Samsung's historically messy rollout and subsequent recall of the Galaxy Note 7 is certainly one for the cellular history books, but the ripple effect is changing the wireless market. Naturally, competitors are seeing chances to move in on the market that they otherwise would not have had, and because of that, the market in general is changing in rather strange ways. While Samsung does stand to lose quite a bit of money and even would-be future buyers because of what happened with the Galaxy Note 7, the bigger takeaway is the fact that they've managed to set the stage for rivals by undermining their own consumer trust, and the wireless market is going through a palpable shift as a result.
According to market analysis outfit Wave7 Research, one of the biggest changes is the sheer number of the Galaxy Note 7 buyers opting to hop the fence and go for an iPhone. For many more casual users, the line between iOS and Android, let alone TouchWiz and iOS, is paper-thin, and one bad experience can push them over the edge. According to Wave7's data, this scenario applies to somewhere between 10% and 30% of the Galaxy Note 7 buyers. With the iPhone 7 outperforming the iPhone 6s lineup in demand at launch, this comes as no big surprise. The implications for Google's new Pixel lineup are blatantly obvious, although any capitalizing on Samsung's misfortunes that Google could have done will be lessened a bit because of the phone's Verizon exclusivity, for the time being. LG's V20 is looking at a strong launch because of this, and even the largely ignored HTC 10 is getting a second look from some consumers, despite not being in most carriers' stores anymore in the US, one of the world's largest wireless markets.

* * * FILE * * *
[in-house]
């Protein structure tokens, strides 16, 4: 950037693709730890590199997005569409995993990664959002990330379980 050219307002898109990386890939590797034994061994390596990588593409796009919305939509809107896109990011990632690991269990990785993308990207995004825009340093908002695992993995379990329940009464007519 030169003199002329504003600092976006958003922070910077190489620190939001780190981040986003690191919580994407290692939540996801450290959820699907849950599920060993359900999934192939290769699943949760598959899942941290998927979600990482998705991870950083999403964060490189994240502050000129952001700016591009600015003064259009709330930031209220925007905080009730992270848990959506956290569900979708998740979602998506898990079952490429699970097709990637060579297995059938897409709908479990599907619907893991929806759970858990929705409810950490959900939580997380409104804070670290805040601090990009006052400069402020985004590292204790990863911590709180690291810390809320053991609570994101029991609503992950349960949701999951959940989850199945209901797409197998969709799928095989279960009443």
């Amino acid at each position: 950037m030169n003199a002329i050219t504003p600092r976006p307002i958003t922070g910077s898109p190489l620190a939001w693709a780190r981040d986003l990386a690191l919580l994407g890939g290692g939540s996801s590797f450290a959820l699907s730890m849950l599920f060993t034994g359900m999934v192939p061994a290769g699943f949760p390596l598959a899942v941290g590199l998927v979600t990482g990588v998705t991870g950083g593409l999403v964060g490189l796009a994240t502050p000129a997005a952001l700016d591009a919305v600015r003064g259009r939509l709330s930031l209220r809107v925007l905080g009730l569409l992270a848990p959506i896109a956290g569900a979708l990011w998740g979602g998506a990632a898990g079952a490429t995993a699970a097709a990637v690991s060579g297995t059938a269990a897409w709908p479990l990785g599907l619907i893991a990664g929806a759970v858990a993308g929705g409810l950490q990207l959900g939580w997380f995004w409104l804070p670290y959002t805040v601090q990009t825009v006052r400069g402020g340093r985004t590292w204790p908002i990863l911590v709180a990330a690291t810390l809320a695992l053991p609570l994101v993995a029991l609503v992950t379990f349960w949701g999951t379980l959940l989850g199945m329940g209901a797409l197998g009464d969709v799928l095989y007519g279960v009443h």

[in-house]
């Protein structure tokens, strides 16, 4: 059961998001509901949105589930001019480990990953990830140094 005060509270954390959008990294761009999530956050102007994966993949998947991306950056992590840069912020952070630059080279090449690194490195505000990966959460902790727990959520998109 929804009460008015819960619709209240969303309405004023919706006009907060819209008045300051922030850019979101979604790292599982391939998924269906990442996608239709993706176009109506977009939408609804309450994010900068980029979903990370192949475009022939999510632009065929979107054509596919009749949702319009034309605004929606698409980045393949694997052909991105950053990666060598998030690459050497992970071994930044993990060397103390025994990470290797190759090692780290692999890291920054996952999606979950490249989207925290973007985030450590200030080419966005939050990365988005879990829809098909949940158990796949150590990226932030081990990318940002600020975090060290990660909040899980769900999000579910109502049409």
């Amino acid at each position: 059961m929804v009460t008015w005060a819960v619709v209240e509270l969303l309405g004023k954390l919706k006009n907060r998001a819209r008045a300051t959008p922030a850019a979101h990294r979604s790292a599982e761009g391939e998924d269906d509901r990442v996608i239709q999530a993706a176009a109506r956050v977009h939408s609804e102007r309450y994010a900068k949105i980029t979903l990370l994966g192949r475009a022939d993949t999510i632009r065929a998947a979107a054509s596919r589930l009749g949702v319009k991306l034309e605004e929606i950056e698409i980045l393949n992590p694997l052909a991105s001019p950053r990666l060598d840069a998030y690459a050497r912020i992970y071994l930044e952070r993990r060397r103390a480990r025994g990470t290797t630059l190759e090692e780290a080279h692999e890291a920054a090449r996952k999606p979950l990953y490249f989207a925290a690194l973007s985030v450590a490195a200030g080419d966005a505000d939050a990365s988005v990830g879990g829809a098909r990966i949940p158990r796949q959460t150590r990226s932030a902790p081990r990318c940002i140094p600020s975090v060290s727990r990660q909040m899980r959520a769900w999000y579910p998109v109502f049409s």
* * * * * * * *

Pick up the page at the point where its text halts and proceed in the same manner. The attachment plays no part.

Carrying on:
The Galaxy Note 7 scandal and its massive wake come at a time the market is already going through a few changes. As T-Mobile continues to push the industry toward unlimited data and killing off contracts, Sprint is just one carrier that has largely gotten rid of device leasing, meaning that customers who opt to pay off a phone over time do so on terms not unlike buying the phone on credit from a third party. Verizon and AT&T are changing up their business models a bit, with Verizon changing their data plan structure and AT&T beginning to offer unlimited data for DIRECTV customers. While these factors alone aren't enough that the Galaxy Note 7 would cause the market to go into a tailspin or other radical change, they will play a significant role in the near-future prospects of manufacturers trying to take advantage of Samsung's folly.